Bryan Guzman-Sanchez had briefly been introduced to the Biden plan about student debt cancellation from his professors. He heard from his teachers that the plan would be good since they have a lot of debt, and he expressed that their perspective was the primary interaction he had prior with Biden’s plan. For him, the plan wouldn’t have any impact since he didn’t take loans before June 30th, but now he wishes he did. Guzman-Sanchez’s opinion contrasted his initial thoughts on the issue when it pertained to the potential burden on taxpayers and Biden’s use of executive authority. He doesn’t think it is fair for low-income Americans who couldn’t afford to go to college to face the increased burden. Bryan also expressed that Congress should have decided and that such a move by Biden was appeasing those with debt.
Nina Woodward felt differently on the issue, and while she didn’t know every detail of Biden’s plan she felt, “reducing student debt is a positive.” While the policy doesn’t impact her specifically, she believes that there is a “vested interest in the debt of other students” at Southwestern University as this may impact her own financial situation through the potential for a change in tuition rates. The potential for increased tax burden as a result of the plan more so pertained to the government providing a public good to the American people since, “education is a human right.” Woodward believed that, “if it went through Congress, it could have died on the floor,” an assumption growing among many Americans as many of Biden’s policies have previously been stalled in Congress.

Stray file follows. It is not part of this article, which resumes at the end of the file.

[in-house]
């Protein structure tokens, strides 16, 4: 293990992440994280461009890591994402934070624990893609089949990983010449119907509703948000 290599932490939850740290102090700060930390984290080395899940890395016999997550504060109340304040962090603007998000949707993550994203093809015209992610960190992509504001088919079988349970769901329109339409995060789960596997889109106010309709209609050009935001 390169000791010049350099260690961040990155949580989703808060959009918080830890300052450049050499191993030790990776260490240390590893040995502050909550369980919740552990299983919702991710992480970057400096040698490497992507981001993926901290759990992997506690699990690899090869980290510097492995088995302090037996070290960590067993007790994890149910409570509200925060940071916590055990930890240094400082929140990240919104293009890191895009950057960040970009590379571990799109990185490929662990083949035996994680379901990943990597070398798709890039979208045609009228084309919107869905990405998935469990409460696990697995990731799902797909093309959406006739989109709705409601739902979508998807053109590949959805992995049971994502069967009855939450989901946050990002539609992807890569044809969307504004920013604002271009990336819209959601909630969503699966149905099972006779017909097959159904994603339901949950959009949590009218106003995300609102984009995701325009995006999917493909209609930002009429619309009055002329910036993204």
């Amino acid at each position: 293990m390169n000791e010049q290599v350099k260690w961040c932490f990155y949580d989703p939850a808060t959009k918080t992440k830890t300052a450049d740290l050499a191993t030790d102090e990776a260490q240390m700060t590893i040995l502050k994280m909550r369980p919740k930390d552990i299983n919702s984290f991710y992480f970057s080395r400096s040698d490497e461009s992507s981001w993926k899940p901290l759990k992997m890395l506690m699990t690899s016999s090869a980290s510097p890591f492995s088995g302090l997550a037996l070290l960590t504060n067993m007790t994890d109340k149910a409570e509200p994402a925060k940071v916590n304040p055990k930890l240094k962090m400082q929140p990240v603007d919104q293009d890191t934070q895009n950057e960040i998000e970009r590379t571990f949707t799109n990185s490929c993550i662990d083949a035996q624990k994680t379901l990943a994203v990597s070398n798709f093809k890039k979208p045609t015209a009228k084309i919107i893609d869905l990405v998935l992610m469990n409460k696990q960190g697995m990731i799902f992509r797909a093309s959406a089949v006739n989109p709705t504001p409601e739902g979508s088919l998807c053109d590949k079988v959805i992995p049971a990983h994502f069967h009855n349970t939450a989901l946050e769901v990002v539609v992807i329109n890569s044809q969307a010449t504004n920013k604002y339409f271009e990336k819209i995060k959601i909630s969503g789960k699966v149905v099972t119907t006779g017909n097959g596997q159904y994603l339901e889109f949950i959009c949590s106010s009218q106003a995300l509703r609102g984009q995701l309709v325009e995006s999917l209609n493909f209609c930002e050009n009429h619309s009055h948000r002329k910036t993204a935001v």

Marios Petropolous had a contrary opinion on the issue, believing that Biden’s plan seems decent, but that it could burden low-income families through taxes, similar to what Republican Governors had asserted in their letter. When factoring in the potential for an increase in tax burden, he believes that the policy may not be fair since not all taxpayers are receiving the benefits, which could have helped them get an education. In relation to the dynamic between President Biden and Congress, Petropolous feels that his student debt cancellation plan should have instead, “gone to Congress for more feedback.”
Ashlynn Delias was directly impacted by the plan due to having taken out loans that fall under Biden’s plan. She felt that this policy was a great idea as it would hopefully give her loan forgiveness. When factoring in the potential for tax burden upon those who avoided college due to cost, Delias expressed that many students are already paying taxes and that government loan forgiveness would help to make higher education more affordable. Due to the struggling financial situations of many college students, she thought Biden was correct in his decision to take direct executive action to accomplish this policy.
While not all students shared the same opinion on the issue, there was not as much controversy on this economic policy issue as opposed to social issues such as abortion or LGBTQ rights which bring more tension. This issue will continue to resonate throughout the public discourse leading up to the midterm elections in November, including from students throughout Southwestern’s campus. Student opinions matter at this time, not only because of the ability for students to vote, but also because of how government policies may directly impact their lives.